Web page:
1709 Blog: for all the copyright community

Wednesday, 9 February 2011

Questions that Media CAT leaves hanging in the air…

In yesterday’s judgment in Media CAT Ltd v Adams, His Honour Judge Birss QC said that the case raised the following issues:

i) Does the process of identifying an IP address in this way establish that any infringement of copyright has taken place by anyone related to that IP address at all. The technical issues raised by Mr Davey (and Mr Stone) relate to this point. [See para 7 of the judgment.]

ii) Even if it is proof of infringement by somebody, merely identifying that an IP address has been involved with infringement then encounters the Saccharin problem. It is not at all clear to me that the person identified must be infringing one way or another. The fact that someone may have infringed does not mean the particular named defendant has done so. Perhaps the holder of the account with the ISP has a duty to assist along the lines of a respondent to another Norwich Pharmacal order but that is very different from saying they are infringing. [See paras 27–31 of the judgment.]

iii) The damages claimed deserve scrutiny. If all that is proven is a single download then all that has been lost is one lost sale of one copy of a work. The sort of sum that might represent would surely be a small fraction of the £495 claimed and the majority of that sum must therefore be taken up with legal costs. If so, a serious question of proportionality arises but again this has not been tested. Clearly if the defendant has infringed on a scale as in the Polydor case then would be a very different matter but there is no evidence of such infringement here.
TorrentFreak says that the judgment has implications for the Digital Economy Act as right owners will be relying on similar processes to identify infringements before sending out reports to ISPs. However, it would not be correct to say that the architects and implementers of the Digital Economy Act have been oblivious to questions of evidence.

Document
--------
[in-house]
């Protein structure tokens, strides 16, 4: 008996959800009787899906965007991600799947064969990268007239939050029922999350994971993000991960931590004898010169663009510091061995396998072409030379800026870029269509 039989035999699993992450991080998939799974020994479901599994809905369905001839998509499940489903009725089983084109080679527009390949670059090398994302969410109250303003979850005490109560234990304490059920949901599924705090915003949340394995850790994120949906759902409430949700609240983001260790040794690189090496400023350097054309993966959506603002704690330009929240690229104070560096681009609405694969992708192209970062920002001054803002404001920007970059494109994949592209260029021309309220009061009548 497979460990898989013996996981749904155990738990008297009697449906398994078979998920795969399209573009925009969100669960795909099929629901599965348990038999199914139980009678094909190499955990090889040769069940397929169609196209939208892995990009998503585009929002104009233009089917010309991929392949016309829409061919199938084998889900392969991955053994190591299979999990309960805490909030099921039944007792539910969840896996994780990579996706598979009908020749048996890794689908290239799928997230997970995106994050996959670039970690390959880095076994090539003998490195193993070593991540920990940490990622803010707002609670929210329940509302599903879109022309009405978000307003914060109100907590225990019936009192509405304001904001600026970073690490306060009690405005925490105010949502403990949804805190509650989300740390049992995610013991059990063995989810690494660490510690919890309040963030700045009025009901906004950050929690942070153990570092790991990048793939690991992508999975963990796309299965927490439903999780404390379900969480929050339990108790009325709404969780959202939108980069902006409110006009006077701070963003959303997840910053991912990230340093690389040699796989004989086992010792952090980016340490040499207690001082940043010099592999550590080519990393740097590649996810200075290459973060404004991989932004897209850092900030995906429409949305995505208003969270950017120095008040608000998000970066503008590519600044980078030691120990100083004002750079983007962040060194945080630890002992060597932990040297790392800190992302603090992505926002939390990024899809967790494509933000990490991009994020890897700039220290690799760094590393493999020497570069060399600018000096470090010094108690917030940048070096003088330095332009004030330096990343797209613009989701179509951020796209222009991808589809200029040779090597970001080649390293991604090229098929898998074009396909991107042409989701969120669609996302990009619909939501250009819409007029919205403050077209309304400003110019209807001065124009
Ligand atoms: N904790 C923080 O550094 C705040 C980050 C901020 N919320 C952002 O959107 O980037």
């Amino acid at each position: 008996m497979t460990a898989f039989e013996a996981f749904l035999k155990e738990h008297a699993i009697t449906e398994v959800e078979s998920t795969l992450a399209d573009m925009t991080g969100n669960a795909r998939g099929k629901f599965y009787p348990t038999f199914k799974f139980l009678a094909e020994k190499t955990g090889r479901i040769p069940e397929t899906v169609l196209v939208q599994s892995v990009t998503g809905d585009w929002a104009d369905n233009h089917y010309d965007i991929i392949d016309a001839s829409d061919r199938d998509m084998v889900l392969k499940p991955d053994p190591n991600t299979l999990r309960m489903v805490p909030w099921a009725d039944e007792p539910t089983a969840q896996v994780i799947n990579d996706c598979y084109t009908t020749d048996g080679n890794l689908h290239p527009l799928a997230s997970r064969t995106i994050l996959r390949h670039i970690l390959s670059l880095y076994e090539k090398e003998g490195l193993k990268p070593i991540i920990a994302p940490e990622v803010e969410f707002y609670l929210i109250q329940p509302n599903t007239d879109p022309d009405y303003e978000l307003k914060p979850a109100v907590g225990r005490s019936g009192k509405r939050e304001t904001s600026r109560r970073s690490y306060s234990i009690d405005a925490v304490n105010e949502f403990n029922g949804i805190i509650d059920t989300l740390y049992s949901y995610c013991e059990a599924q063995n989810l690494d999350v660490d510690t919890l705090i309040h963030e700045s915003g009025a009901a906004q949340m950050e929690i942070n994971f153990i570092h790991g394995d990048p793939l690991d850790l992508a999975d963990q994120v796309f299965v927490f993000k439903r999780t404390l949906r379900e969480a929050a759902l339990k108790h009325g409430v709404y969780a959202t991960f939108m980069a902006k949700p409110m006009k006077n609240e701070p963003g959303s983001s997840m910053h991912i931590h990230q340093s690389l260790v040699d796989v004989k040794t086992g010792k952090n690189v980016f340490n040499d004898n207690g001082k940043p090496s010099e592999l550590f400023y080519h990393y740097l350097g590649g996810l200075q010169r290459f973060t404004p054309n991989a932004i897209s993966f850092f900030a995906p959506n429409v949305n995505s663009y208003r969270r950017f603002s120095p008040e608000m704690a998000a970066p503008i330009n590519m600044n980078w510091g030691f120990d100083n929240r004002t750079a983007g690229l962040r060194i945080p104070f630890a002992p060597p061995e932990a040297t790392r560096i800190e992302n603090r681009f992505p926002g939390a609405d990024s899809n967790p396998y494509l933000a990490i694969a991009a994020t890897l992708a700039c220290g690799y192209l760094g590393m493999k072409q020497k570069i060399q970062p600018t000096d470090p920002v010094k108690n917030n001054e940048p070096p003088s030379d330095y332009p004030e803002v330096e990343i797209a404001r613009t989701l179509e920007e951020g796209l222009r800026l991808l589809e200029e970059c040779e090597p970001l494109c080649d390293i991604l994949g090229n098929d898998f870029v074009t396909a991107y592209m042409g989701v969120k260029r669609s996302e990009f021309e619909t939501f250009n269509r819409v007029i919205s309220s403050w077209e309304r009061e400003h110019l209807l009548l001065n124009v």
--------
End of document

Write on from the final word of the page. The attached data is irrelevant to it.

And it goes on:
Ofcom’s draft code states: ‘For the notification process to be credible, effective and fair for consumers it is essential that the allegations of copyright infringement are evidentially robust and accurate … We are also proposing that Copyright Owners must act on an Ofcom direction to take specified steps in relation to the maintenance or enhancement of the evidence gathering procedures.’ The Patents County Court says that it has not yet investigated whether Media CAT’s processes were adequate but insisted that it would be perfectly able to do so. Ofcom is also presumably able to carry out such an assessment. However yesterday’s judgment certainly emphasizes the need to justify why a particular process of identifying an infringer may be considered sufficiently reliable and what evidence a right owner will have to produce to convince the appeals body that a subscriber has infringed copyright. Presumably the detection process wouldn’t need to be 100% watertight, but reliable on the balance of probabilities?

Last week, Ofcom was asked to investigate whether the DEA’s s. 17 site-blocking provision is practically feasible and the copyright provisions of the Digital Economy Act are also to be judicially reviewed, so these are just a few more questions to which a plausible response may be required.


See the Telegraph here for another angle.

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